# Show $\sup_{0≤f∈L^2}\frac{\|Af\|_{L^2}}{\|f\|_{L^2}}=\sup_{0≤f∈L^2}\frac{⟨Af,f⟩_{L^2}}{\|f\|_{L^2}^2}$ for self-adjoint nonnegativity-preserving $A$

Let $$(E,\mathcal E,\mu)$$ be a measure space and $$A$$ be a self-adjoint bounded linear operator on $$L^2(\mu)$$. Assume $$Af\ge0$$ for all $$f\in\mathcal L^2(\mu)$$ with $$f\ge0$$. Let $$c_1:=\sup_{\substack{f\in\mathcal L^2(\mu)\setminus\{0\}\\f\ge0}}\frac{\left\|Af\right\|_{L^2(\mu)}}{\left\|f\right\|_{L^2(\mu)}}.$$

I would like to show that $$c_1=\sup_{\substack{f\in\mathcal L^2(\mu)\setminus\{0\}\\f\ge0}}\frac{\langle Af,f\rangle_{L^2(\mu)}}{\left\|f\right\|_{L^2(\mu)}^2}=:c_2.\tag1$$

Note that this is a classical result which is true when the suprema in the definitions of $$c_1$$ and $$c_2$$ are taken over $$\mathcal L^2(\mu)\setminus\{0\}$$ and we take the absolute value of the inner product in the definition of $$c_2$$.

Mimicing the usual proof, we easily obtain $$c_2\le c_1=\sup_{\substack{f,\:g\:\in\:\mathcal L^2(\mu)\\\left\|f\right\|_{L^2(\mu)}\:=\:\left\|g\right\|_{L^2(\mu)}\:=\:1\\f,\:g\:\ge\:0}}\langle Af,g\rangle_{L^2(\mu)}=:c_3\tag2.$$ Now we the classical claim (without the nonnegativity condition in the domain over which the supremum is taken in the definition of $$c_3$$) is concluded by showing $$c_3\le c_2\tag3$$ using the parallelogram law. Obviously, the problem with this is that the difference of nonnegative functions doesn't need to be nonnegative. Can we fix this or conclude by a different argument?

• I saw your question yesterday, and it motivated me to think of this question, I have no answer, good question anyway. – user284331 Dec 7 '19 at 20:31
• @user284331 If $\kappa$ is any transition kernel, then $\kappa f\ge0$ whenever $f\ge0$. Simply cause $(\kappa f)(x)=(\kappa(x,\;\cdot\;)f$ is the integral of a nonnegative function with respect to a nonnegative measure. In your situation, $K$ could be the density of a transition kernel with respect to the Lebesgue measure. – 0xbadf00d Dec 7 '19 at 20:34
• @user284331 Regarding the ordering: It's the same as the one given on a general Hilbert lattice. – 0xbadf00d Dec 7 '19 at 20:38
• I suspect that there is something wrong with the question as stated. Unless I misunderstand something, if you know $(2)$ then the thing you'd want to prove is that $c_1 \leq c_3$. To do this, it'd be enough to show that for $f \geq 0$ with $\|f\| = 1$ we have that $\|Af\| \leq c_3$. If $Af = 0$ this is trivial. Otherwise, we can take $g = \|Af\|^{-1} Af$ to see that $\|Af\| \leq \langle Af, g \rangle \leq c_3$. Maybe the $\sup$ in $c_3$ is meant to be taken over non-negative functions or something? – Rhys Steele Dec 7 '19 at 21:23
• @RhysSteele Maybe you were confused since I wrote $c_1\ge c_2$ (instead of $c_2\le c_1$); otherwise I don't know what you mean. If $(2)$ holds, then $c_2\le c_1=c_3$. So, if we can show that $c_3\le c_2$, we need to have $c_1=c_2$. – 0xbadf00d Dec 8 '19 at 5:29

I assume that the complex Hilbert space $$L^{2}(\mu)$$ is in issue, so the definition of $$c_{2}$$ and $$c_{3}$$ are respectively \begin{align*} c_{2}=\sup_{f\geq 0,~\|f\|=1}\left_{r}, \end{align*} and that \begin{align*} c_{3}=\sup_{f,g\geq 0,~\|f\|=\|g\|=1}\left|\left\right|, \end{align*} where \begin{align*} \left=\int f\overline{g}, \end{align*} and that \begin{align*} \left_{r}=\int fg. \end{align*}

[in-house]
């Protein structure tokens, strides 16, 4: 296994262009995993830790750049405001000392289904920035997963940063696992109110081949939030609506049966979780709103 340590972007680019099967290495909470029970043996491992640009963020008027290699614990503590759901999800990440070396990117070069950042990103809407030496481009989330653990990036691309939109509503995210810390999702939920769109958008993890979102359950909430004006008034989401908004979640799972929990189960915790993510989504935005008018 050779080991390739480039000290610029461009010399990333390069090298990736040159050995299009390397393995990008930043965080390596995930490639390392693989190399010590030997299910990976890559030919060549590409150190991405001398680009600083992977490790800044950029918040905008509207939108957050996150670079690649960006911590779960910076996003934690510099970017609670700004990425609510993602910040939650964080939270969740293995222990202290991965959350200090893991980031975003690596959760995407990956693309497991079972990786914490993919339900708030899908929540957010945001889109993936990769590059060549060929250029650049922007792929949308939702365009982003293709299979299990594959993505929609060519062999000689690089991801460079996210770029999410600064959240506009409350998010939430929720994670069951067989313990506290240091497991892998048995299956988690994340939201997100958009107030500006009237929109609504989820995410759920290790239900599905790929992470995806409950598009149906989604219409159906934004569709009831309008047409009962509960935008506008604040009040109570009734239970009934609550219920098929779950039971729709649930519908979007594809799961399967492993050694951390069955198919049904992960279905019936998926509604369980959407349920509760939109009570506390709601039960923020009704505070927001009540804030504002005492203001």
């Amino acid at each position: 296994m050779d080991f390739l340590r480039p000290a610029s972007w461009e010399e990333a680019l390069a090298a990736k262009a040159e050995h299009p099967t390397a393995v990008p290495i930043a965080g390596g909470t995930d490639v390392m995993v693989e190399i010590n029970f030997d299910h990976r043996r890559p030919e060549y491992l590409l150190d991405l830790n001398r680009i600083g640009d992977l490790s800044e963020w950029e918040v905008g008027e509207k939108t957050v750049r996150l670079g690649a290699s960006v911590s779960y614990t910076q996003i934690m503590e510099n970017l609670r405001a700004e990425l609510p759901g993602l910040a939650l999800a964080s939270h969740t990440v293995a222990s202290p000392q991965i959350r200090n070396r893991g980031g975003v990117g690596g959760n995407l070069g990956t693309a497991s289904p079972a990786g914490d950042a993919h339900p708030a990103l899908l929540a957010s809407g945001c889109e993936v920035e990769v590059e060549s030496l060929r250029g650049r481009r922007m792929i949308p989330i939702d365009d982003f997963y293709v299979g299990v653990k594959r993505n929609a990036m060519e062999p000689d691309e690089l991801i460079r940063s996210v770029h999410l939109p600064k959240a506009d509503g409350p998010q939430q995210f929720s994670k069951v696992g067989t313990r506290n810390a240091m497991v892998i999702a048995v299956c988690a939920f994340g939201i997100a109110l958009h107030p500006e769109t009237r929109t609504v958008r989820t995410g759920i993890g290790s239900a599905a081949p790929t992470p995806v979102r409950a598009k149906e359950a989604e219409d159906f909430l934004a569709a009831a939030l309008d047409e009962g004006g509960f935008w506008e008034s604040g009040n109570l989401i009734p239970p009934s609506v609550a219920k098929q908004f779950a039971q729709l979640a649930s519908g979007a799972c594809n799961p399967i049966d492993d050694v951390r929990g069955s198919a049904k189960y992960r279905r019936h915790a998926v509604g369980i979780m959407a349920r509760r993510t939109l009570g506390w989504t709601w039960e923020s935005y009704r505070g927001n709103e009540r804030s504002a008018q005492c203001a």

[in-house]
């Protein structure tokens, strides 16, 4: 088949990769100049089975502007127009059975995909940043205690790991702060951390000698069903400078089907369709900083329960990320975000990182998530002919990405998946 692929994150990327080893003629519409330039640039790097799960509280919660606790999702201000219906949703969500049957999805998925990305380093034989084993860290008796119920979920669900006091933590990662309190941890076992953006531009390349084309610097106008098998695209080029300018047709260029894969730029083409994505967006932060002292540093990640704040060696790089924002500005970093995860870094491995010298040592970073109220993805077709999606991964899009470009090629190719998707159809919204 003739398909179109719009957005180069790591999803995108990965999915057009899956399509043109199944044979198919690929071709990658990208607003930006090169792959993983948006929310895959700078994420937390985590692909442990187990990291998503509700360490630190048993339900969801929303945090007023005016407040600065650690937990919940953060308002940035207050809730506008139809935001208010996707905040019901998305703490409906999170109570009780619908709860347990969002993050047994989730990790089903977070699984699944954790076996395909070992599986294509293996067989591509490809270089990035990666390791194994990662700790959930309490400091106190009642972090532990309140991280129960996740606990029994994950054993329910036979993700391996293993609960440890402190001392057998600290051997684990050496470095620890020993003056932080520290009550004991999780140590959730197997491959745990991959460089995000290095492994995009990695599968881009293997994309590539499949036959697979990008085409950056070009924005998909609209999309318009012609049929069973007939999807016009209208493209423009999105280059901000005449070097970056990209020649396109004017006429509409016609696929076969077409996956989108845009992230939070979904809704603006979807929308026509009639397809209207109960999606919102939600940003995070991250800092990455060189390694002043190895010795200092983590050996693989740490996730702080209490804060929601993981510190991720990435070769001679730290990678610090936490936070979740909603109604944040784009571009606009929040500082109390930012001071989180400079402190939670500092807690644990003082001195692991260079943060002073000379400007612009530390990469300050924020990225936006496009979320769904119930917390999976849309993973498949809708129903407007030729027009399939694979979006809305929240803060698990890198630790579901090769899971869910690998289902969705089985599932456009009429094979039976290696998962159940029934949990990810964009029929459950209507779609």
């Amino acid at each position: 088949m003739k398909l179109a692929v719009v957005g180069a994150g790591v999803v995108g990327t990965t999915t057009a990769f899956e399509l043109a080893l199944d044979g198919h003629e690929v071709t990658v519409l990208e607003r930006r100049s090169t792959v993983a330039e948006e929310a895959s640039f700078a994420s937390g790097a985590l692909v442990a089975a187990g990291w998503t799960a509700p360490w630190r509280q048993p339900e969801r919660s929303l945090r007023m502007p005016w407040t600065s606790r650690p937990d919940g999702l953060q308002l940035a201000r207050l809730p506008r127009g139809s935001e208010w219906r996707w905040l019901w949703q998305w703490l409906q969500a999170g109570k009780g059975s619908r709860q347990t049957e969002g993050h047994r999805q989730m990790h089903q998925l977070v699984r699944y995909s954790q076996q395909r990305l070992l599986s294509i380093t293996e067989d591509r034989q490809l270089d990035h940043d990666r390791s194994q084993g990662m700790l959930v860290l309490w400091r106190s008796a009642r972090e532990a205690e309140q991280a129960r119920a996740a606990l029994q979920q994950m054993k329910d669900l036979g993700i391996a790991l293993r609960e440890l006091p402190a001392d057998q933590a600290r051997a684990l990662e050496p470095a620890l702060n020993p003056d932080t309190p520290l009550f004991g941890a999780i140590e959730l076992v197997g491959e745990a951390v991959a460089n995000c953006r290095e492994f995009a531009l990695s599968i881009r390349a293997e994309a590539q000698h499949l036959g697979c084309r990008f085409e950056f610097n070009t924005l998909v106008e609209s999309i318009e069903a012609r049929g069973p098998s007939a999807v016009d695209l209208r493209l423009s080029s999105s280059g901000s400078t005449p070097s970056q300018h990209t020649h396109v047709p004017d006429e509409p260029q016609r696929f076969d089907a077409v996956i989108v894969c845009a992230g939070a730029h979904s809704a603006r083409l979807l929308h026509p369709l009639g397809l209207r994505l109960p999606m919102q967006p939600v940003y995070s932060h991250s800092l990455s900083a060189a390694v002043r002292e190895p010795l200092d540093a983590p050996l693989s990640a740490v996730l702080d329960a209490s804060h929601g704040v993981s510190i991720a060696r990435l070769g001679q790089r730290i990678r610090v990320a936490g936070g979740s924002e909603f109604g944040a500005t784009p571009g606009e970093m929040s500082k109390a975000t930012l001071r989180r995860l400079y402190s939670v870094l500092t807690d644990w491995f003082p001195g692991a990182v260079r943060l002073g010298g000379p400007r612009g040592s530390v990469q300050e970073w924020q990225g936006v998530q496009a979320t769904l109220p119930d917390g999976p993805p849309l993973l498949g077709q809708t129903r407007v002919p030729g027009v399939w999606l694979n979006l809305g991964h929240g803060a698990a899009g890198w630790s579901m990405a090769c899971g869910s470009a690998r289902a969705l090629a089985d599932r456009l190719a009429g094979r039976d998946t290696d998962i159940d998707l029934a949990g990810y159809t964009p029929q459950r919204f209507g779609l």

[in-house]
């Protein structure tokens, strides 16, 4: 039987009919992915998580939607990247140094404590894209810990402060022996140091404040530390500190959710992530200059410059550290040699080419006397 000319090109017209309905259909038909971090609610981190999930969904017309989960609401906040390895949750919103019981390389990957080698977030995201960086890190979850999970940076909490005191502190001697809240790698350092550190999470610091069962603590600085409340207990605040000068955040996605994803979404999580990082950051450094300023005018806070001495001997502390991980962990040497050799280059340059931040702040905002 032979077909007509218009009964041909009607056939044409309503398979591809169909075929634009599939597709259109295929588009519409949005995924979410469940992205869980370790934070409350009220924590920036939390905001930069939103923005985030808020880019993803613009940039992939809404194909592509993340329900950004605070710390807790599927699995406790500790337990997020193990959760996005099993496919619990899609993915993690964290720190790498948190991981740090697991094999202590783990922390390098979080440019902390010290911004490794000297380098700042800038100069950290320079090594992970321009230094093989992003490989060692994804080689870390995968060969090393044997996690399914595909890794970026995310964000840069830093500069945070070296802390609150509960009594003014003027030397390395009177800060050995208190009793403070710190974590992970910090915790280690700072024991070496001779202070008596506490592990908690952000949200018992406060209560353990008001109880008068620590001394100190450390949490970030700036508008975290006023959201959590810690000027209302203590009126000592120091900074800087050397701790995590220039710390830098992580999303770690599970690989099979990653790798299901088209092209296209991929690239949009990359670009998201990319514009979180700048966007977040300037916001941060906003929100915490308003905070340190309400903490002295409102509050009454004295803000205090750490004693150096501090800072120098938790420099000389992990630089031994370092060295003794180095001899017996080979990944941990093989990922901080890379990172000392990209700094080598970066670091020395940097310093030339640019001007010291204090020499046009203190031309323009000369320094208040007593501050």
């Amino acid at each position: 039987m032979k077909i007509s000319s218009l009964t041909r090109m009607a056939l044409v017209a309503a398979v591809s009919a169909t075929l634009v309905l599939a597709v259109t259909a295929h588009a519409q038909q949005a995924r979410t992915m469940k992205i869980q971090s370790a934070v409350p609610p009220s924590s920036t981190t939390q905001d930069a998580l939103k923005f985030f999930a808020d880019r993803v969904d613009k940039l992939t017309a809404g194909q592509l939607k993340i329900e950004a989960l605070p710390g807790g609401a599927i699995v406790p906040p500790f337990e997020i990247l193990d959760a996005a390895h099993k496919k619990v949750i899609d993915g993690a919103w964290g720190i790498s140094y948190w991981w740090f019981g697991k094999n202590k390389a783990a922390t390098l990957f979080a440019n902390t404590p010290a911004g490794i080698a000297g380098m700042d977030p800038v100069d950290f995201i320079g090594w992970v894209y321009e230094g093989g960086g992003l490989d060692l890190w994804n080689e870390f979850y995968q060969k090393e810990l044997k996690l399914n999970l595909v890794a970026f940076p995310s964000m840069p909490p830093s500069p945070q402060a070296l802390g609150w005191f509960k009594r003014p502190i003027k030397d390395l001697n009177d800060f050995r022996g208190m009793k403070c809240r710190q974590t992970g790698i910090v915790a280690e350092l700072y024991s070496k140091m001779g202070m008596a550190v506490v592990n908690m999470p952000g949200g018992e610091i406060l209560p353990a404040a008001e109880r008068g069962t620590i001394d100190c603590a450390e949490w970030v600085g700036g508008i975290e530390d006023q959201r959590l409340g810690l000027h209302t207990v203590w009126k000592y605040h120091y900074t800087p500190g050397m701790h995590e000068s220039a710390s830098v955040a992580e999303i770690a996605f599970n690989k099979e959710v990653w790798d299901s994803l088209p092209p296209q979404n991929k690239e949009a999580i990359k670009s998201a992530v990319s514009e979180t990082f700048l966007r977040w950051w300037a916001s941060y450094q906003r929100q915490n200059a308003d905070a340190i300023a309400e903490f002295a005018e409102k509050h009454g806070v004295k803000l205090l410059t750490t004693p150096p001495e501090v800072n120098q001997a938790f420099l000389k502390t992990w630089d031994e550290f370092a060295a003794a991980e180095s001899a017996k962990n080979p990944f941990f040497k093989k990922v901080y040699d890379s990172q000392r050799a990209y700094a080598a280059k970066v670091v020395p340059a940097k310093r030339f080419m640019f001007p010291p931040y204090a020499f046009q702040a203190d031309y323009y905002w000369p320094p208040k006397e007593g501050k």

Let $$f,g\geq 0$$, $$\|f\|=\|g\|=1$$ be given. First of all, since $$A(f)\geq 0$$, it is trivial that $$\left_{r}=\left$$ and $$\left|\left\right|=\left\geq 0$$, so there is no need to distinguish $$\left<\cdot,\cdot\right>_{r}$$ and $$\left<\cdot,\cdot\right>$$ in the definition of $$c_{2}$$ and $$c_{3}$$. The absolute value in $$c_{3}$$ can also be removed.

We know the formula that \begin{align*} 4\text{Re}\left=\left-\left. \end{align*} But in this case, the term $$\text{Re}\left$$ simply becomes $$\left$$.

Now we let $$h=f-g$$, the crucial point is to realize that \begin{align*} |A(h)|\leq A(|h|). \end{align*} Indeed, since $$h$$ is real-valued, we have $$|h|+h\geq 0$$. Since $$h=h^{+}-h^{-}$$, linearity of $$A$$ gives $$Ah=Ah^{+}-Ah^{-}$$. Keep in mind that both $$Ah^{+},Ah^{-}\geq 0$$, so $$Ah$$ is real-valued.

As $$A$$ is order-preserving, we have $$A(|h|+h)\geq 0$$, linearity of $$A$$ and the fact that $$Ah$$ being real-valued give $$A(|h|)\geq-A(h)$$. The same account applies to $$|h|-h\geq 0$$ to get $$A(|h|)\geq A(h)$$.

As a result, \begin{align*} \left|\left\right|\leq\left<|A(f-g)|,|f-g|\right>\leq\left. \end{align*} We obtain that \begin{align*} & 4\left\\ &\leq\|f+g\|^{2}\left|\left\right|+\|f-g\|^{2}\left|\left\right|\\ &=\|f+g\|^{2}\left+\|f-g\|^{2}\left\\ &\leq c_{2}(\|f+g\|^{2}+\|f-g\|^{2})\\ &= 2c_{2}(\|f\|^{2}+\|g\|^{2})\\ &= 4c_{2}, \end{align*} so $$\left\leq c_{2}$$, and hence $$c_{3}\leq c_{2}$$ is claimed.

• Thank you! What you wrote is indeed the crucial point. The rest is the same as for the standard result. – 0xbadf00d Dec 10 '19 at 15:31
• Note that the first equality after "We obtain that" should be "$\le$". – 0xbadf00d Dec 10 '19 at 15:31